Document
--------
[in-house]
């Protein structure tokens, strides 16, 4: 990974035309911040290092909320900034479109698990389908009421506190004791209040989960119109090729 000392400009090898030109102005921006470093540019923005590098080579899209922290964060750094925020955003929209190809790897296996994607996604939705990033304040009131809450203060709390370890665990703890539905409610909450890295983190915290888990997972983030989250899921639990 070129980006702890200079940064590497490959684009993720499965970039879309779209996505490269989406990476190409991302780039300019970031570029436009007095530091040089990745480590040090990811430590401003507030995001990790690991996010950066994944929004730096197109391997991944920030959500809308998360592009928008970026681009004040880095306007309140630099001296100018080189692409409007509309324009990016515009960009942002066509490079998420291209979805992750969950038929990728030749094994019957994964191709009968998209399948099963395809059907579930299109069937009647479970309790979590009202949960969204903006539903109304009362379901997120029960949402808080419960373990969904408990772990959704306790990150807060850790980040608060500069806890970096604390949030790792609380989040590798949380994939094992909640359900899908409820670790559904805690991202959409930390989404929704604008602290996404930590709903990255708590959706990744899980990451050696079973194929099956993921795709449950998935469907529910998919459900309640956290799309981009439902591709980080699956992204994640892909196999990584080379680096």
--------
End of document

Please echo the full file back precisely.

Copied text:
[in-house]
């Protein structure tokens, strides 16, 4: 990974035309911040290092909320900034479109698990389908009421506190004791209040989960119109090729 000392400009090898030109102005921006470093540019923005590098080579899209922290964060750094925020955003929209190809790897296996994607996604939705990033304040009131809450203060709390370890665990703890539905409610909450890295983190915290888990997972983030989250899921639990 070129980006702890200079940064590497490959684009993720499965970039879309779209996505490269989406990476190409991302780039300019970031570029436009007095530091040089990745480590040090990811430590401003507030995001990790690991996010950066994944929004730096197109391997991944920030959500809308998360592009928008970026681009004040880095306007309140630099001296100018080189692409409007509309324009990016515009960009942002066509490079998420291209979805992750969950038929990728030749094994019957994964191709009968998209399948099963395809059907579930299109069937009647479970309790979590009202949960969204903006539903109304009362379901997120029960949402808080419960373990969904408990772990959704306790990150807060850790980040608060500069806890970096604390949030790792609380989040590798949380994939094992909640359900899908409820670790559904805690991202959409930390989404929704604008602290996404930590709903990255708590959706990744899980990451050696079973194929099956993921795709449950998935469907529910998919459900309640956290799309981009439902591709980080699956992204994640892909196999990584080379680096």